The Odd Life of Timothy Green is a film directed by Peter Hedges, known for directing Dan in Real Life and About a Boy. It stars many new and established actors such as Jennifer Garner, Joel Edgerton, CJ Adams, Odeya Rush, Shohreh Aghdashloo, and others. It’s a Disney film so the casting directors clearly spared no expense finding talent to cast this story. This family film, while not necessarily for kids it does have a PG rating, is a refreshing detour from recent bombastic releases of the same year like Batman and Battleship. By using an unreal hero in much the same way Forrest Gump did, The Odd Life of Timothy Green manages to show us the best parts of our humanity as well as those in others.
Mrs. Green, played by Jennifer Garner, and Mr. Green, played by Joel Edgerton, really want to have a child but alas, it isn’t possible. The beginning of the film shows the futility of their desperate quest to have a child. They start out in the film being interviewed for something, we don’t quite know what right away. It turns out they are interviewing to adopt a child but their story reveals they have already had a child. Timothy Green, played by CJ Adams, portrays their child with a mysterious origin. It appears he was in their lives only for a short time to teach them that “they [are] enough” as parents. His character is a wonderful combination of fantasy and realism.
The Greens tell the story of how Timothy came to be, which is not in the usual way, and what they learned from him while he was there. Finally, there is a tear-jerker conclusion that brings their story to a climax and leaves us back in the beginning interview. The ending is spectacular. There is nothing hard-to-get with this movie. You know early on what is happening yet you enjoy watching it play out. There were a few twists here and there I didn’t see coming but I guessed about 97% of the movie. Normally that would mean it was boring, it was far from that. My interest was piqued throughout and this movie bears testimony that Disney can still tell a story better than anyone.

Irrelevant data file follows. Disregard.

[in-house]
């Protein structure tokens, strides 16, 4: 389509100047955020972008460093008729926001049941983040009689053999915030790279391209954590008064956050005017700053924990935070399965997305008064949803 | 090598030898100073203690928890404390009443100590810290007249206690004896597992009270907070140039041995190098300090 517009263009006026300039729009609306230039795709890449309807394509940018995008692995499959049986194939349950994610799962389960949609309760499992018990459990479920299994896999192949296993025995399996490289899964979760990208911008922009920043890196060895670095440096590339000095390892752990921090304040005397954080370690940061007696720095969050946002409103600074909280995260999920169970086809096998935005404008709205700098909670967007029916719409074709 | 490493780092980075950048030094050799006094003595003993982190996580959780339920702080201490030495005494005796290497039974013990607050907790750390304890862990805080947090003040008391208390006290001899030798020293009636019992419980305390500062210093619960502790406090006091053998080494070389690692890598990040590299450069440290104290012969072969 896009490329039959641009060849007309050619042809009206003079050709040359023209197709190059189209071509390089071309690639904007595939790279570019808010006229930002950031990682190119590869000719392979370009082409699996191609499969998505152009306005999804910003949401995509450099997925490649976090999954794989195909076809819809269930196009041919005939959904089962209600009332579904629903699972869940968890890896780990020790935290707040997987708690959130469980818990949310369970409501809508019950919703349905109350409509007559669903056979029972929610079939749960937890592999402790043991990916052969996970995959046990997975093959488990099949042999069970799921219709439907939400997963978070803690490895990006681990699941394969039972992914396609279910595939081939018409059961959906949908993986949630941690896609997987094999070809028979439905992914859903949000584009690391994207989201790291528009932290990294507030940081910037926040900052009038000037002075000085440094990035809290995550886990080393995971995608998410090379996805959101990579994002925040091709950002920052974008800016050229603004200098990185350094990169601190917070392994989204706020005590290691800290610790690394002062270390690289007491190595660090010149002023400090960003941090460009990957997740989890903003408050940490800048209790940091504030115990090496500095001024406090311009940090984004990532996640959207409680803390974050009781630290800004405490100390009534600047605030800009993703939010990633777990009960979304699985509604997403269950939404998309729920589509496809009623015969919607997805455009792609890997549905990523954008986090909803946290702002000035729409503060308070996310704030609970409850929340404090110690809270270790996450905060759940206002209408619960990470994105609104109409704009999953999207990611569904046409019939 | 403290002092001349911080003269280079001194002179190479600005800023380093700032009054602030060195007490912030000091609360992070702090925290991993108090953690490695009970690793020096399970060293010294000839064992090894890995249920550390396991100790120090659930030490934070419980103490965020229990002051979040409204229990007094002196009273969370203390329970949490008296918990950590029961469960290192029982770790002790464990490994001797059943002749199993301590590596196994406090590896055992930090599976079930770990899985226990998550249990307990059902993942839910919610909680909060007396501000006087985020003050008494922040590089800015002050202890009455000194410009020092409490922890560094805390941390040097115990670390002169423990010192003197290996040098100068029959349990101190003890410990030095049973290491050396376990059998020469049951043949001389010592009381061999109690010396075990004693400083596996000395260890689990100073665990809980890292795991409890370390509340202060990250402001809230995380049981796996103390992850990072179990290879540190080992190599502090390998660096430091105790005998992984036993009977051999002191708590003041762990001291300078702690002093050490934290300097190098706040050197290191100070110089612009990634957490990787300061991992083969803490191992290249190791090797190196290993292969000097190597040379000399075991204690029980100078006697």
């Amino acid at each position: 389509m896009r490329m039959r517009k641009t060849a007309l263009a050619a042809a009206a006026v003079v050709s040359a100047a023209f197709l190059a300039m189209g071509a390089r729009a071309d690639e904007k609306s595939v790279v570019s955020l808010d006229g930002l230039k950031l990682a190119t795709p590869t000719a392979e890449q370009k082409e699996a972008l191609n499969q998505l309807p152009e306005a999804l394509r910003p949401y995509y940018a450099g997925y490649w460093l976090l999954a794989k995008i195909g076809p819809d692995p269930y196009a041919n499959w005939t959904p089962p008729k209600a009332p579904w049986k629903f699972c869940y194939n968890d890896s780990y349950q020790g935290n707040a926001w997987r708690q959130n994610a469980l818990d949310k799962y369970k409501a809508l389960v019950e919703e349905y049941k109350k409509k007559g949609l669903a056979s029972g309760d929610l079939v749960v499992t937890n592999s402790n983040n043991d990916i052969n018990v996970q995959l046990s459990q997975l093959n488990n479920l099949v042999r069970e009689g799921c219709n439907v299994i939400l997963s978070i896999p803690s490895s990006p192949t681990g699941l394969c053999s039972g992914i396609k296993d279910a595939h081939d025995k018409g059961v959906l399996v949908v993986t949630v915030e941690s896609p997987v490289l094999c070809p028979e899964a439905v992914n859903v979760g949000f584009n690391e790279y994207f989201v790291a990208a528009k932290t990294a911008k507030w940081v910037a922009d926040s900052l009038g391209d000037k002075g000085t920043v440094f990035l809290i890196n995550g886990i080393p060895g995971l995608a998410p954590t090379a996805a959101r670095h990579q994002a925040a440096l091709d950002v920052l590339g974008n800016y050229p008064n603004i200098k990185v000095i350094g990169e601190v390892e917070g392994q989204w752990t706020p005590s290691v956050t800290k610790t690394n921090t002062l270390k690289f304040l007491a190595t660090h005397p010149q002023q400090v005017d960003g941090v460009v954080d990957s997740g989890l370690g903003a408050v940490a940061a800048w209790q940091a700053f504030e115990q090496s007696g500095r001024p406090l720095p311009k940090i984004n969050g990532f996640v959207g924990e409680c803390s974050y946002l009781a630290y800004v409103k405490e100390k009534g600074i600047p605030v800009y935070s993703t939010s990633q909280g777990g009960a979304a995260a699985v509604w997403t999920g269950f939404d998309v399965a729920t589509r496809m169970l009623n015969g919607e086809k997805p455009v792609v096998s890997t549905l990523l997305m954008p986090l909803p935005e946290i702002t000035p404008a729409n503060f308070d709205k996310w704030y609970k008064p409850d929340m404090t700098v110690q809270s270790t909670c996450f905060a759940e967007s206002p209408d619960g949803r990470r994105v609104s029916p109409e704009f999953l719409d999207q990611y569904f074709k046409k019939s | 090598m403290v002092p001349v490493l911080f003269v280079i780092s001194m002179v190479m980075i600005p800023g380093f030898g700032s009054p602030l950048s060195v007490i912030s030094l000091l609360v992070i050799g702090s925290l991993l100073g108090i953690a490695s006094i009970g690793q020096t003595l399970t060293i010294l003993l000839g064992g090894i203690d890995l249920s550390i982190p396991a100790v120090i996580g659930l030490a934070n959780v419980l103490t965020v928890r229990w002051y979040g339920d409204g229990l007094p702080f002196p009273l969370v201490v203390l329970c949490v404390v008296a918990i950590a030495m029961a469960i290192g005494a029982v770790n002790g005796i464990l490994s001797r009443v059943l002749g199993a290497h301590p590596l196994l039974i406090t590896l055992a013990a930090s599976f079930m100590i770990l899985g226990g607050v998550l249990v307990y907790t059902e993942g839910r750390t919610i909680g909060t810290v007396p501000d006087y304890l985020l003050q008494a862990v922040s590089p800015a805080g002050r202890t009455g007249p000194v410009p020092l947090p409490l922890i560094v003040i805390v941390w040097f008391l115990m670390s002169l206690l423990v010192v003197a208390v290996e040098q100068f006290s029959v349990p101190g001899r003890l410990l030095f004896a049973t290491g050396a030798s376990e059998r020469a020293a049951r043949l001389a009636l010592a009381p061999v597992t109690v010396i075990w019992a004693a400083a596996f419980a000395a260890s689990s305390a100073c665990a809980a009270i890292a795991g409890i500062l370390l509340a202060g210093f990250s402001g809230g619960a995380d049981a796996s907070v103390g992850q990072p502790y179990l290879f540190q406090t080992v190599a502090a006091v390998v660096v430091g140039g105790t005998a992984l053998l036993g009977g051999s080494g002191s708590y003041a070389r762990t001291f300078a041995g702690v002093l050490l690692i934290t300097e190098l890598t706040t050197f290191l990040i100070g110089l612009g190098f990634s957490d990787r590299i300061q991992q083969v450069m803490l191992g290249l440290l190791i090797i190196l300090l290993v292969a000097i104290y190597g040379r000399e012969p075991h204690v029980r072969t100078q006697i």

In conclusion, The Odd Life of Timothy Green is a sweet story set in an American background that tells us about our own humanity. For me, it fulfilled the definition of a great movie. Much like the Greens, we all want something for ourselves that we can love, like a child. The Greens learn that the good in them can and should be shared with or without a child. They learn that they matter in their circle of friends and family. When Timothy arrives, everyone takes notice and when he must bid farewell, everyone is sad but not destitute. Like the Greens we the audience are left better for having known him.